Sankararaman. Pericyclic reactionsЧa textbook reactions applications and theoryкод для вставкиСкачать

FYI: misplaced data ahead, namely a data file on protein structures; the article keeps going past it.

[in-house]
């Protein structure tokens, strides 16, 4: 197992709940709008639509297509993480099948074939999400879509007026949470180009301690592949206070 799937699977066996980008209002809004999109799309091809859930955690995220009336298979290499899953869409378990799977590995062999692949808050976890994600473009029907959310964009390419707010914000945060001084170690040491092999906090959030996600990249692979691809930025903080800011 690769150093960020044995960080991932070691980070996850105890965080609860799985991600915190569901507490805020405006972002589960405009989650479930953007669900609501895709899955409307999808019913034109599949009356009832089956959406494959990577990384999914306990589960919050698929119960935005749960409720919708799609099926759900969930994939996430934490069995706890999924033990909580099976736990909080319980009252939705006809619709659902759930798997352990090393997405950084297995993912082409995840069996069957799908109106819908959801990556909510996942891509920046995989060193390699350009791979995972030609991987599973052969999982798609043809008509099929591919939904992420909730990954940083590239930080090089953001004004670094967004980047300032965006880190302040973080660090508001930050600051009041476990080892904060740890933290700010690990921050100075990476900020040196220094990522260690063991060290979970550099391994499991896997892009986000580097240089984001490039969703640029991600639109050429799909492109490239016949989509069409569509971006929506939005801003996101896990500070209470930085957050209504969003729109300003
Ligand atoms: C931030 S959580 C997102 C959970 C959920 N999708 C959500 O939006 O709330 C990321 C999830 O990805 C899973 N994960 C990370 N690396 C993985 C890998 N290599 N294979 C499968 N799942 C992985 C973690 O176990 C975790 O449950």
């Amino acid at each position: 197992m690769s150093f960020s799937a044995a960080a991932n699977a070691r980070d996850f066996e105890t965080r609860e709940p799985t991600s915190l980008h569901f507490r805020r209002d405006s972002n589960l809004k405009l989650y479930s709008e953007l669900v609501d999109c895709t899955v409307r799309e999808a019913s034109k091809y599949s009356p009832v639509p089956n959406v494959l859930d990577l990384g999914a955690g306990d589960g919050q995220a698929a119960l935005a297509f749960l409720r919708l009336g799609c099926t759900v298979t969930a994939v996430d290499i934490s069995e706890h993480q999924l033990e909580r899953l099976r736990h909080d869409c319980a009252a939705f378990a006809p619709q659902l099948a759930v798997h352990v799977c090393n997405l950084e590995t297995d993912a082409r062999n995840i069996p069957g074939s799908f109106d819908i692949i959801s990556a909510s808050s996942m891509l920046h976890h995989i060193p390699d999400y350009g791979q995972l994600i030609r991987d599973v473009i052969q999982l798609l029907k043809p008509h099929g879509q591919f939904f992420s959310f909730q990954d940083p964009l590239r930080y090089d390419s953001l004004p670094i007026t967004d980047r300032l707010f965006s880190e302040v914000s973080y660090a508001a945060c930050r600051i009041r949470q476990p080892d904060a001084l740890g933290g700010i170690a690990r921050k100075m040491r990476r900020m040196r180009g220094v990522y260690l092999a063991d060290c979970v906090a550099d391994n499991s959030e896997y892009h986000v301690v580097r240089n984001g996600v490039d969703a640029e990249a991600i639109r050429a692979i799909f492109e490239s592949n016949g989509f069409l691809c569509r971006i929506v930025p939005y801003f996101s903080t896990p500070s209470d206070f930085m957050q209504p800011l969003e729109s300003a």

APPLIED ORGANOMETALLIC CHEMISTRY Appl. Organometal. Chem. 2006; 20: 423 Published online in Wiley InterScience (www.interscience.wiley.com) Book Review Book Review S. SANKARARAMAN Pericyclic reactions?a textbook: reactions, applications and theory Wiley-VCH, 2005, 432 pp; price �.95 ISBN 3-527-31439-3 (paperback) A textbook dealing with pericyclic reactions which has a foreword by Roald Hoffmann must warrant a look inside the cover, with its stiking jacket design incorporated into the blue and white livery adopted by Wiley. The contents are a distillation of the author?s teaching of this subject to graduate students for more than a decade and it is clearly aimed at such an audience. However the number and range of synthetic examples present mean that this book is also useful for more experienced practitioners and anyone who also teaches in this area to dip into from time to time?particularly those seeking that examination question with a twist. The book presents the theory and examples of pericyclic reactions in a conventional style and follows a predictable format. It deals with the theoretical aspects of ? -molecular orbitals and symmetry aspects in the first chapter and then a chapter is devoted to each of the four classes of pericyclic reaction in the order electrocyclic, cycloaddition, sigmatropic and chelotropic reactions; the latter chapter also covering group transfers and the ene reaction. The final chapter is used to tidy up the odds and ends of subjects, such as symmetry forbidden, organometallic and radical cation pericyclic reactions, which do not naturally fall within the other categories. The textual style and monochrome diagrams are unfussy and reminiscent of the relevant section in Lowry and Richardson?s classic undergraduate textbooks, making the contents amenable to the reader approaching this area for the first time, with the Woodward?Hoffmann, frontier molecular orbital and Hu?ckel?Mo?bius treatments being clearly expounded. Each of the chapters dealing with the four main classes of pericyclic reaction contains a wealth of illustrative synthetic examples and is amply referenced, although there are few references to the primary literature later than 2000 and I did note some rather quaint phraseology within some of these. As its title states, this is not a specialist monograph but a textbook aimed at those studying pericyclic reactions as part of their chemistry curriculum, and it copes admirably with the task. At under �, this book with its more than 400 pages represents real value for money and should be within the financial reach of those students who wish to explore its contents, which are clearly and conventionally laid out, making for comfortable assimilation. Laurence M. Harwood Reading University, UK DOI:10.1002/aoc.1059 Copyright ? 2006 John Wiley & Sons, Ltd.